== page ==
Parliamentarians jockey for positions

The votes in some cantons are likely to be tight

It's election weekend in Switzerland and the bets are on as to the likely winners in the most important event in the political calendar.

This content was published on October 18, 2003 - 13:55

In the run-up, interest has focused on several hotly contested seats in both the House of Representatives and the Senate, with the Centre-right most under attack.

Although parliamentary elections are increasingly seen by the media as a national event, most of the political wrangling takes place at a cantonal level.

Elections are held every four years in Switzerland, with parliamentarians elected directly by the people. The number of parliamentarians each canton sends to the 200-member House of Representatives depends on the size of the canton’s population.

This is not the case with Senate, where each canton sends two senators and each half canton sends one. There are 46 senators in total.

As with every election, most of the seats look safe, but there is likely to be a fierce battle for key seats in some cantons.


In Geneva, the president of the centre-left Social Democratic Party, Christiane Brunner, is fighting for her seat in the Senate.

Despite the strength of the left in Geneva, Brunner is being challenged by some left-wingers who say her policies are too moderate and who are nominating two of their own candidates.

Meanwhile, the centre-right Liberals are also vying for one of the canton’s two Senate seats and have put forward Jacques-Simon Eggly, currently a member of the House of Representatives.

Since Geneva's electoral law prescribes a first-past-the-post system, Brunner is running a serious risk. She has already made it known she would resign from the party presidency if she is not re-elected.


In Zurich and Bern, the centre-right Radical Party is facing a challenge for its seats in the Senate from two Social Democrat candidates.

In Switzerland’s largest city, one of its seats is being vacated by Vreni Spoerry, one of the big guns of Swiss politics until a few years ago.

Radical politician Trix Heberlein – currently in the House of Representatives - is hoping to replace Spoerry, but Zurich’s popular former mayor and Social Democrat, Josef Estermann, is seen as a strong contender.

In canton Bern, it’s a similar scenario. While the seat held by the right-wing Swiss People's Party senator, Hans Lauri, is solid, the Radical party’s seat is coming under attack from the Social Democrats’ Simonetta Sommaruga.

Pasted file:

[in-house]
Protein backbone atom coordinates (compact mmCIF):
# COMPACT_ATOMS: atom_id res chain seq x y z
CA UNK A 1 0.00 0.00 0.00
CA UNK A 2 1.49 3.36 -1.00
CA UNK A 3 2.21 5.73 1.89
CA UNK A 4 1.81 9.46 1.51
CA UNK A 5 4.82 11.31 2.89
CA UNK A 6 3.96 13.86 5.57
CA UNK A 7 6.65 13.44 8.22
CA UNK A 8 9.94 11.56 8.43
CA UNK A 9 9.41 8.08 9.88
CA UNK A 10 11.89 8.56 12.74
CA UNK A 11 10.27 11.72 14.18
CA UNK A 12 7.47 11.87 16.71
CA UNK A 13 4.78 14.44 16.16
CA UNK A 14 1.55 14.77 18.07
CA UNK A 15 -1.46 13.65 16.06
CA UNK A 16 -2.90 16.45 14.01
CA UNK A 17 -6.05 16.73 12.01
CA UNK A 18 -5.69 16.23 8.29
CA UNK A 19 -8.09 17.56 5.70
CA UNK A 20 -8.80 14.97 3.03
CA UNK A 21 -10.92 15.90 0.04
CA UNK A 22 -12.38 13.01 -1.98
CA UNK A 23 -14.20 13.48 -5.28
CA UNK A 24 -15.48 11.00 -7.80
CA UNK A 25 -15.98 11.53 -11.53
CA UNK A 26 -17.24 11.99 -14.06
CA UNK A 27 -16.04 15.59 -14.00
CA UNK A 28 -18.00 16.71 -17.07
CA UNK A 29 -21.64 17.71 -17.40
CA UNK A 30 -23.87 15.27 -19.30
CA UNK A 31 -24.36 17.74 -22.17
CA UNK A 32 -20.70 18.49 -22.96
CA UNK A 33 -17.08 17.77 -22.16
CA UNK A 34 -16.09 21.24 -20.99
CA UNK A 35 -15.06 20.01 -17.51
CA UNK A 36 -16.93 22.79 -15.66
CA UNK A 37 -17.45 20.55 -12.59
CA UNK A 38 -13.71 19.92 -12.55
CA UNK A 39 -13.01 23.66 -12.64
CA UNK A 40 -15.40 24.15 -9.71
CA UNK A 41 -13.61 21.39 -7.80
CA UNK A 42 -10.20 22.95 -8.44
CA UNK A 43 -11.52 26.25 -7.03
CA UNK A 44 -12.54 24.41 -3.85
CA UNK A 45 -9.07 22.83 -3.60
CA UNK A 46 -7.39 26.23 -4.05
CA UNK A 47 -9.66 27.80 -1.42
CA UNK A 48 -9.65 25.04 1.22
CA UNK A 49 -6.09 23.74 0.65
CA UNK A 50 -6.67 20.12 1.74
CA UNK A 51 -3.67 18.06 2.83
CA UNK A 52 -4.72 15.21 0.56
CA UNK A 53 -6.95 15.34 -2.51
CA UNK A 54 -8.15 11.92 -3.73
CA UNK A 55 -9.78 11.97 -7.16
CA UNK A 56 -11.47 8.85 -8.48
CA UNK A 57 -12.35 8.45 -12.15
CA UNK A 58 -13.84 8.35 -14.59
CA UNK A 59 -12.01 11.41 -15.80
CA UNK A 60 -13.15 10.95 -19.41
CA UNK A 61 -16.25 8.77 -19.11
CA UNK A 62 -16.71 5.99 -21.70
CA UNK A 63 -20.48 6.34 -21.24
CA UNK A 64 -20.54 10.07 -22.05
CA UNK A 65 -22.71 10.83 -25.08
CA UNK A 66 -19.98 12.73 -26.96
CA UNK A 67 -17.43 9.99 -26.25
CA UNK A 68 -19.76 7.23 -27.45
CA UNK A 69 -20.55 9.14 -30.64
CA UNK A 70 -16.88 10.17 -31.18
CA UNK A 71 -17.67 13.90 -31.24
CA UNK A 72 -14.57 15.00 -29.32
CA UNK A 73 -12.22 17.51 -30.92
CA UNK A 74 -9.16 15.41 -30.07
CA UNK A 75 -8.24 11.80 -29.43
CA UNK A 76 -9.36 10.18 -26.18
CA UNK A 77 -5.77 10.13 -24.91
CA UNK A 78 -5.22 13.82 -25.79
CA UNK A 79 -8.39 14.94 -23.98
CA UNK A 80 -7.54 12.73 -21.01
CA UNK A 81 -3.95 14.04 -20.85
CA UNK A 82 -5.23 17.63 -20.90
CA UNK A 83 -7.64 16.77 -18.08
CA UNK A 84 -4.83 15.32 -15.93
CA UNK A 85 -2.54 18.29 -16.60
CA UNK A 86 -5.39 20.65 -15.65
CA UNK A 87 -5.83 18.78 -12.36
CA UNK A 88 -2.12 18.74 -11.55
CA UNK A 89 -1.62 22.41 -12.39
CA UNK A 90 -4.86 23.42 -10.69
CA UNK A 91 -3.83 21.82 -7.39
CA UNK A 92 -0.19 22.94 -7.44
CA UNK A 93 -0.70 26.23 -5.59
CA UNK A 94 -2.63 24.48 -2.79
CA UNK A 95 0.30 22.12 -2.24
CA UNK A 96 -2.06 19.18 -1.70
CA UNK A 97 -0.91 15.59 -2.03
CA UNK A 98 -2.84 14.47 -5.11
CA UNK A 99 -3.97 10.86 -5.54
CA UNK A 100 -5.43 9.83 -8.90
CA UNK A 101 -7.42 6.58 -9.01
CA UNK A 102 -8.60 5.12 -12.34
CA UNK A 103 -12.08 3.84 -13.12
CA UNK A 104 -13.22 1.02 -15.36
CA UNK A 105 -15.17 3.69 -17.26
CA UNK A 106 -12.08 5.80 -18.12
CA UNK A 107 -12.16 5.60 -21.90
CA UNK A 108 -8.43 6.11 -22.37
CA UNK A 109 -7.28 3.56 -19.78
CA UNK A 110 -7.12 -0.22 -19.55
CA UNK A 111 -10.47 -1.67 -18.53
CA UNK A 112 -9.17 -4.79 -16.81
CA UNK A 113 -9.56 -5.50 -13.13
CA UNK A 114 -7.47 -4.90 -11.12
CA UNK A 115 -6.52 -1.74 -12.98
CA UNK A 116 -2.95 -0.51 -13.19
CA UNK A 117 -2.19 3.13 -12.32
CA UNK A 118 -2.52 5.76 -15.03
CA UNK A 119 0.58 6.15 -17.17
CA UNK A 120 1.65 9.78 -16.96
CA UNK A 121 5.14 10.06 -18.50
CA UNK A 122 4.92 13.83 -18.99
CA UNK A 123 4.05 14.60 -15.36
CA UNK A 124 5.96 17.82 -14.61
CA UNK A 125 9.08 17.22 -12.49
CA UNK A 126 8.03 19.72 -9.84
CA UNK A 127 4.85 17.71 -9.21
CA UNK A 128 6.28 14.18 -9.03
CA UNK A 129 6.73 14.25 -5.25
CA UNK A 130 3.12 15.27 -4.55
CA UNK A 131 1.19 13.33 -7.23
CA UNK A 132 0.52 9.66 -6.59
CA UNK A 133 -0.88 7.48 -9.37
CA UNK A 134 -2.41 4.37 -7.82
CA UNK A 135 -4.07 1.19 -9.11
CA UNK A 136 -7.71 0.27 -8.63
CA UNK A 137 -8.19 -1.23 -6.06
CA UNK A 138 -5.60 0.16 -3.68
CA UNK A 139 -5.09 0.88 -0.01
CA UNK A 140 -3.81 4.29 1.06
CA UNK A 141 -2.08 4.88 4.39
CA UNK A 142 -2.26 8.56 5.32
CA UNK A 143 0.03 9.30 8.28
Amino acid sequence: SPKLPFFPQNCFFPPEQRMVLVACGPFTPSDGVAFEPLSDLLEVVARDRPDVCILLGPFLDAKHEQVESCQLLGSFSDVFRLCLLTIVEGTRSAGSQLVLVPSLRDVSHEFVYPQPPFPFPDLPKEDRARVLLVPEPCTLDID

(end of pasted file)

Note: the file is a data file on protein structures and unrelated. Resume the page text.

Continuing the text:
Sommaruga, a member of the House of Representatives, also chairs the Swiss foundation for consumer protection, and is one of Switzerland’s most popular parliamentarians.

The Radical’s seat is being vacated by Christine Beerli, one of the candidates tipped to take over from the outgoing cabinet minister, Kaspar Villiger. The party is defending its seat with Brigitte Bolli, a lesser-known politician from the cantonal parliament.

Rightwing challenge

In canton Schwyz in central Switzerland, it’s the right-wing Swiss People’s Party which is looking to make some gains. The party has set its sights set on a seat held by the Radical, Toni Dettling, who is stepping down.

Schwyz - along with cantons Fribourg and Vaud - is also one of the cantons that will be entitled to an extra seat in the House of Representatives next term, which is also likely to go to the People’s Party.

The new seats in Vaud – the canton's 18th - should be within the reach of a left-wing alliance, including the Greens, but here too, it will be contested by the People’s Party.

The rightwing party - the big winner in the last cantonal elections – is also looking set to snap up Fribourg’s new parliamentary seat.

Southern politics

In Switzerland’s most southerly canton, Ticino, politicians will also be jockeying for position after the collapse of the rightwing Lega dei Ticinesi at the last cantonal elections.

A Lega parliamentarian, Flavio Maspoli, is accused of forging signatures on a petition needed for a referendum and many observers believe the movement will lose one of its two seats in Bern.

The other three parties with two members in House of Representatives – the Radicals, the Social Democrats and the Christian Democrats – are all hoping to win the seat.

The re-election of Ticino’s two senators, Dick Marty (Radical Party) and Filippo Lombardi (Christian Democrats) looks a certainty - despite Lombardi’s recent speeding conviction after his driving licence had been suspended for previous offences.

swissinfo, Andrea Tognina

In brief

On October 19, the Swiss go to the polls to elect a new House of Representatives and a majority of the Senate.

Parliamentary elections take place every four years.

Each canton represents a constituency and so residents can only vote on representatives in their home canton.

Unlike the United States or France, Switzerland has no presidential election, since the members of the cabinet or government are elected by parliament in a quasi-direct system of democracy.

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